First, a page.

Analysis: Narrator Point of View
Who is the narrator, can she or he read minds, and, more importantly, can we trust her or him?
First Person (Central Narrator) / Edward Prendick
H.G. Wells wrote The Island of Dr. Moreau in a first-person central narrator voice. Now that's a whole bunch of words, but grasping the meaning is pretty easy once you break it down. So let's do that with the following example:
I felt I had [Montgomery] at a disadvantage, had caught him in the mood of indiscretion; and, to tell the truth, I was not curious to learn what might have driven a young medical student out of London. (4.18)
We can tell this is first-person right away because the speaker refers to himself as "I." It's that simple: first person equals the "I" pronoun. Done and done. We can tell this is a central narrator because the events are happening to the person telling the story. The narrator is at the "center" of the action, and we also get information regarding his feelings and thoughts. In the case of the example, he isn't curious to learn Montgomery's secret and feels he has his friend at a disadvantage.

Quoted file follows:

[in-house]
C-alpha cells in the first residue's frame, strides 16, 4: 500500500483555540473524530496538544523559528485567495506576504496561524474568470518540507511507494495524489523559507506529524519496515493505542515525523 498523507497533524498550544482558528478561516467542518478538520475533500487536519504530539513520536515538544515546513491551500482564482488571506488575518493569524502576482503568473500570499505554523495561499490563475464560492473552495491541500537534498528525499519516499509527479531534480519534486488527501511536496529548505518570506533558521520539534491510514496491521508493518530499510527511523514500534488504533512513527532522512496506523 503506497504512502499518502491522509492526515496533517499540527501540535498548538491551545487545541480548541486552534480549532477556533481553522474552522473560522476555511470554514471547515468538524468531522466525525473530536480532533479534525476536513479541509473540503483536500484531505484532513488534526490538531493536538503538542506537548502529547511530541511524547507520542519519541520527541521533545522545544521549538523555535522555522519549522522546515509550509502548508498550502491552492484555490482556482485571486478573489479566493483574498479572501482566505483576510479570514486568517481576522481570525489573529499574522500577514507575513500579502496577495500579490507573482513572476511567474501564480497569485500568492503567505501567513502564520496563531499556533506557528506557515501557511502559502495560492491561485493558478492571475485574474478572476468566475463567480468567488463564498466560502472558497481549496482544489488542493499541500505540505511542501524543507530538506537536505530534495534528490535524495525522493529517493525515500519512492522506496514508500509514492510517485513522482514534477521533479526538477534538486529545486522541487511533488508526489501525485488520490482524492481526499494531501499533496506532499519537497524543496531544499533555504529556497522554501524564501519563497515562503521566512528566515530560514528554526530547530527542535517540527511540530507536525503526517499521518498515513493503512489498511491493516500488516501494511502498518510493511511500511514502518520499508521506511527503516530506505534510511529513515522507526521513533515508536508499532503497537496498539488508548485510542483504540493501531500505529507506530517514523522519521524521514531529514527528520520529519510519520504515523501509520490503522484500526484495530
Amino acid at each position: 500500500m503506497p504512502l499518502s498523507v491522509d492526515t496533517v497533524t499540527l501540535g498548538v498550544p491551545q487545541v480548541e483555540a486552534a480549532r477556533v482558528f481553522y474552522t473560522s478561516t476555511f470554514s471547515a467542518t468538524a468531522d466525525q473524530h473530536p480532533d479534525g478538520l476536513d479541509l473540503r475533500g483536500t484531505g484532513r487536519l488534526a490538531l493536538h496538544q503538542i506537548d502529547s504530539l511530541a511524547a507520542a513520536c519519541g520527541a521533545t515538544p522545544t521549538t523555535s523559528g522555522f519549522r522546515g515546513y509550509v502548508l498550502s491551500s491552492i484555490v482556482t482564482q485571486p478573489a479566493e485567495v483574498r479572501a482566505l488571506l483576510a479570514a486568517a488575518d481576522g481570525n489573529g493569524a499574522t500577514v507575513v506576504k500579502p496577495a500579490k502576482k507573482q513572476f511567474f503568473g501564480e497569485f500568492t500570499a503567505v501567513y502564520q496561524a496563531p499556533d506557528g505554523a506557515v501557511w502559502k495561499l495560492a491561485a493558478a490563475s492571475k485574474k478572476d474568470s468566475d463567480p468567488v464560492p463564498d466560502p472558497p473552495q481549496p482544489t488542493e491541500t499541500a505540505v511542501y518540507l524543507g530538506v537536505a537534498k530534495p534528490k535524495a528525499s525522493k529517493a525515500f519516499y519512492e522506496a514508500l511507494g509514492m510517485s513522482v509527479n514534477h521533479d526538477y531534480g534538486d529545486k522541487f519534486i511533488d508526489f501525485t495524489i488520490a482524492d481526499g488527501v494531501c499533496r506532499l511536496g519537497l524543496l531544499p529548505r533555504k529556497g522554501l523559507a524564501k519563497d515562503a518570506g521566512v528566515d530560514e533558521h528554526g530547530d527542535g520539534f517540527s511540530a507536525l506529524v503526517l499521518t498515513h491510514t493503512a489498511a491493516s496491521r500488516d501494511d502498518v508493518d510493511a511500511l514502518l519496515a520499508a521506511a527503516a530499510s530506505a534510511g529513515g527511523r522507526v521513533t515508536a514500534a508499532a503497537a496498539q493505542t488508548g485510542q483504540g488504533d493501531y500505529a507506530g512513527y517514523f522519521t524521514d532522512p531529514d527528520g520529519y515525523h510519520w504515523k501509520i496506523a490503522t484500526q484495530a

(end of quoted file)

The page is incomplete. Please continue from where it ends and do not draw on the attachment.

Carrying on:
Well that wasn't so tough, was it?
The advantage to this style is that you get to experience everything with the narrator: his actions, fears, joys, and thoughts. Like him or not, you really get to know Prendick by the end of the novel.
A possible downside is that story cannot inhabit the view of Dr. Moreau or Montgomery, or better still one of the Beast Folk. This can be frustrating when Prendick doesn't receive information about those characters that we might want. In the example above, Prendick may not be curious why Montgomery had to beat feet out of London, but we might be. Come on, what did he do that was so bad that he could only find a home with Dr. Moreau?
We call this a Tootsie-Pop question, for the world may never know.